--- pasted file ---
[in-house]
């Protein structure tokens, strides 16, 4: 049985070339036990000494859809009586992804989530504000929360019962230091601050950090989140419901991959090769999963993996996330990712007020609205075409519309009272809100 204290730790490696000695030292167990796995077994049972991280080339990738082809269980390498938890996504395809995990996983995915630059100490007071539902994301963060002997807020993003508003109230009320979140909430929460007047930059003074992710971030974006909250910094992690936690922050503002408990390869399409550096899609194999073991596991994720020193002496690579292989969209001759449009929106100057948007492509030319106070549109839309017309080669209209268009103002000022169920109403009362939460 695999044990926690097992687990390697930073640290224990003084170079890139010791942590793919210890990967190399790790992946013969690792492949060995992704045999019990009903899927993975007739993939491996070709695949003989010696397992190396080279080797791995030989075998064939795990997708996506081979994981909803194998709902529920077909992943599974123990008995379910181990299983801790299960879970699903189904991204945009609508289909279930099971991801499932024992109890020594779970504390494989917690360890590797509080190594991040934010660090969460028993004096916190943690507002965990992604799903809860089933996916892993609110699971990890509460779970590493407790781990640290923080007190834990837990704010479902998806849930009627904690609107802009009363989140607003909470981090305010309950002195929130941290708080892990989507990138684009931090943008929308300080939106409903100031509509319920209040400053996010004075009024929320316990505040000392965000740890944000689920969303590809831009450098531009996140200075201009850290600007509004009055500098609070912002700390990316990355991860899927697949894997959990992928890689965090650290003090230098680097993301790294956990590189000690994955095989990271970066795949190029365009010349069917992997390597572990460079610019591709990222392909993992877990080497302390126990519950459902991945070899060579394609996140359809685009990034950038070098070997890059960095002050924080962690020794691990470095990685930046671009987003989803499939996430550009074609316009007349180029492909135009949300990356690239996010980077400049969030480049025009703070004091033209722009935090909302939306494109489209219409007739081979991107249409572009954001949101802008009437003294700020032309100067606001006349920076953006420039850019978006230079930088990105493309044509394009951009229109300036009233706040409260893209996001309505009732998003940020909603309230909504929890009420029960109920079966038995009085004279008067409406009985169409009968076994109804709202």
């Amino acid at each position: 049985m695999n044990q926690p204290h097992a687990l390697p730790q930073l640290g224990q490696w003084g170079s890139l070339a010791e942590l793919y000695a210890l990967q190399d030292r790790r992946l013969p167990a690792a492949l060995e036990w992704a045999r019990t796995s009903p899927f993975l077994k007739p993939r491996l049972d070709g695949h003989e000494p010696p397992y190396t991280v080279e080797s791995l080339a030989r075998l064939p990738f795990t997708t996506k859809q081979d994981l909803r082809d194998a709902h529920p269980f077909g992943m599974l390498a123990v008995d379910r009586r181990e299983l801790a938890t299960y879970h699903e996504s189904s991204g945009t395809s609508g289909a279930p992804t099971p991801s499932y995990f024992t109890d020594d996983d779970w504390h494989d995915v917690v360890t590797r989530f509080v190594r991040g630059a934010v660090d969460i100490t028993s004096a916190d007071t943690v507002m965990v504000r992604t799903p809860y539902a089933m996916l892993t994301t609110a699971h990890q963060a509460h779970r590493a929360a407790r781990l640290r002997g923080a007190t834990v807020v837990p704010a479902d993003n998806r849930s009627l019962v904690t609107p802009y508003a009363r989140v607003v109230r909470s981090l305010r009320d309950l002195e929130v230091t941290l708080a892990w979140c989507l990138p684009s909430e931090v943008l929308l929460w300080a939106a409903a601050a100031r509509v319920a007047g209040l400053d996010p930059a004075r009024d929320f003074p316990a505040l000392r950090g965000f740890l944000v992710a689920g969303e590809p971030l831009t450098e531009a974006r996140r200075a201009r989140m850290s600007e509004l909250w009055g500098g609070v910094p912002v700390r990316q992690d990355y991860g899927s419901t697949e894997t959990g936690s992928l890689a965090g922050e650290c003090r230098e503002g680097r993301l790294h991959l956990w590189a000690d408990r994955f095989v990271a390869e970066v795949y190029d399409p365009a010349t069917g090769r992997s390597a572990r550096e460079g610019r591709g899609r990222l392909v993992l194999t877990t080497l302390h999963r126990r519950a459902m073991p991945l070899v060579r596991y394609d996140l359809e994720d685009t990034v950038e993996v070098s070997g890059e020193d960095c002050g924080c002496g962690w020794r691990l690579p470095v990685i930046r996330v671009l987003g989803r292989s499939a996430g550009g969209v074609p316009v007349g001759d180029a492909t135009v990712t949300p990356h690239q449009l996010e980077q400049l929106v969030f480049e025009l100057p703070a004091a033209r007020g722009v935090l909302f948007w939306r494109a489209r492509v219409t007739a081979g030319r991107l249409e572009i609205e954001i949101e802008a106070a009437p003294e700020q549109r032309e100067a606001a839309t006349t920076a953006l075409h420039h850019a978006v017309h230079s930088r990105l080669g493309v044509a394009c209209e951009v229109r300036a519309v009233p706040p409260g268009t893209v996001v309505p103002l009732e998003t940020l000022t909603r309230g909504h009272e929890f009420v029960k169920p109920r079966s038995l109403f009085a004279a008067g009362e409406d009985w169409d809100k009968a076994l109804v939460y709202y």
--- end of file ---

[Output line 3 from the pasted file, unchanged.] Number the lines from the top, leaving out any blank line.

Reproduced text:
């Amino acid at each position: 049985m695999n044990q926690p204290h097992a687990l390697p730790q930073l640290g224990q490696w003084g170079s890139l070339a010791e942590l793919y000695a210890l990967q190399d030292r790790r992946l013969p167990a690792a492949l060995e036990w992704a045999r019990t796995s009903p899927f993975l077994k007739p993939r491996l049972d070709g695949h003989e000494p010696p397992y190396t991280v080279e080797s791995l080339a030989r075998l064939p990738f795990t997708t996506k859809q081979d994981l909803r082809d194998a709902h529920p269980f077909g992943m599974l390498a123990v008995d379910r009586r181990e299983l801790a938890t299960y879970h699903e996504s189904s991204g945009t395809s609508g289909a279930p992804t099971p991801s499932y995990f024992t109890d020594d996983d779970w504390h494989d995915v917690v360890t590797r989530f509080v190594r991040g630059a934010v660090d969460i100490t028993s004096a916190d007071t943690v507002m965990v504000r992604t799903p809860y539902a089933m996916l892993t994301t609110a699971h990890q963060a509460h779970r590493a929360a407790r781990l640290r002997g923080a007190t834990v807020v837990p704010a479902d993003n998806r849930s009627l019962v904690t609107p802009y508003a009363r989140v607003v109230r909470s981090l305010r009320d309950l002195e929130v230091t941290l708080a892990w979140c989507l990138p684009s909430e931090v943008l929308l929460w300080a939106a409903a601050a100031r509509v319920a007047g209040l400053d996010p930059a004075r009024d929320f003074p316990a505040l000392r950090g965000f740890l944000v992710a689920g969303e590809p971030l831009t450098e531009a974006r996140r200075a201009r989140m850290s600007e509004l909250w009055g500098g609070v910094p912002v700390r990316q992690d990355y991860g899927s419901t697949e894997t959990g936690s992928l890689a965090g922050e650290c003090r230098e503002g680097r993301l790294h991959l956990w590189a000690d408990r994955f095989v990271a390869e970066v795949y190029d399409p365009a010349t069917g090769r992997s390597a572990r550096e460079g610019r591709g899609r990222l392909v993992l194999t877990t080497l302390h999963r126990r519950a459902m073991p991945l070899v060579r596991y394609d996140l359809e994720d685009t990034v950038e993996v070098s070997g890059e020193d960095c002050g924080c002496g962690w020794r691990l690579p470095v990685i930046r996330v671009l987003g989803r292989s499939a996430g550009g969209v074609p316009v007349g001759d180029a492909t135009v990712t949300p990356h690239q449009l996010e980077q400049l929106v969030f480049e025009l100057p703070a004091a033209r007020g722009v935090l909302f948007w939306r494109a489209r492509v219409t007739a081979g030319r991107l249409e572009i609205e954001i949101e802008a106070a009437p003294e700020q549109r032309e100067a606001a839309t006349t920076a953006l075409h420039h850019a978006v017309h230079s930088r990105l080669g493309v044509a394009c209209e951009v229109r300036a519309v009233p706040p409260g268009t893209v996001v309505p103002l009732e998003t940020l000022t909603r309230g909504h009272e929890f009420v029960k169920p109920r079966s038995l109403f009085a004279a008067g009362e409406d009985w169409d809100k009968a076994l109804v939460y709202y």